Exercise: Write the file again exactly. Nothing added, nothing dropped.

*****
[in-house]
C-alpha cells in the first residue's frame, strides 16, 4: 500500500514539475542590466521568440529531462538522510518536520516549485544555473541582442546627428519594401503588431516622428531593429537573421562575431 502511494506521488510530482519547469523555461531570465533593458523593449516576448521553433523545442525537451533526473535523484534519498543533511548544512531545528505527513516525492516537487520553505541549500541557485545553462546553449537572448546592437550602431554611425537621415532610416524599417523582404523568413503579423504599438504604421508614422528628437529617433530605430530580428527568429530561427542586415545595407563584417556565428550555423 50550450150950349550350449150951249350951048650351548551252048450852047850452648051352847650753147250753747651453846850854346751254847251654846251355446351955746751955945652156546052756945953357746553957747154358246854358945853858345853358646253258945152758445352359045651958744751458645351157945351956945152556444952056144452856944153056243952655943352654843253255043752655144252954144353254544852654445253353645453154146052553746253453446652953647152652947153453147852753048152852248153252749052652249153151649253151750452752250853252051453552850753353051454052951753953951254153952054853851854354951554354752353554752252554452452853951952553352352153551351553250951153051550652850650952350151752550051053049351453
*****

[in-house]
C-alpha cells in the first residue's frame, strides 16, 4: 500500500514539475542590466521568440529531462538522510518536520516549485544555473541582442546627428519594401503588431516622428531593429537573421562575431 502511494506521488510530482519547469523555461531570465533593458523593449516576448521553433523545442525537451533526473535523484534519498543533511548544512531545528505527513516525492516537487520553505541549500541557485545553462546553449537572448546592437550602431554611425537621415532610416524599417523582404523568413503579423504599438504604421508614422528628437529617433530605430530580428527568429530561427542586415545595407563584417556565428550555423 50550450150950349550350449150951249350951048650351548551252048450852047850452648051352847650753147250753747651453846850854346751254847251654846251355446351955746751955945652156546052756945953357746553957747154358246854358945853858345853358646253258945152758445352359045651958744751458645351157945351956945152556444952056144452856944153056243952655943352654843253255043752655144252954144353254544852654445253353645453154146052553746253453446652953647152652947153453147852753048152852248153252749052652249153151649253151750452752250853252051453552850753353051454052951753953951254153952054853851854354951554354752353554752252554452452853951952553352352153551351553250951153051550652850650952350151752550051053049351453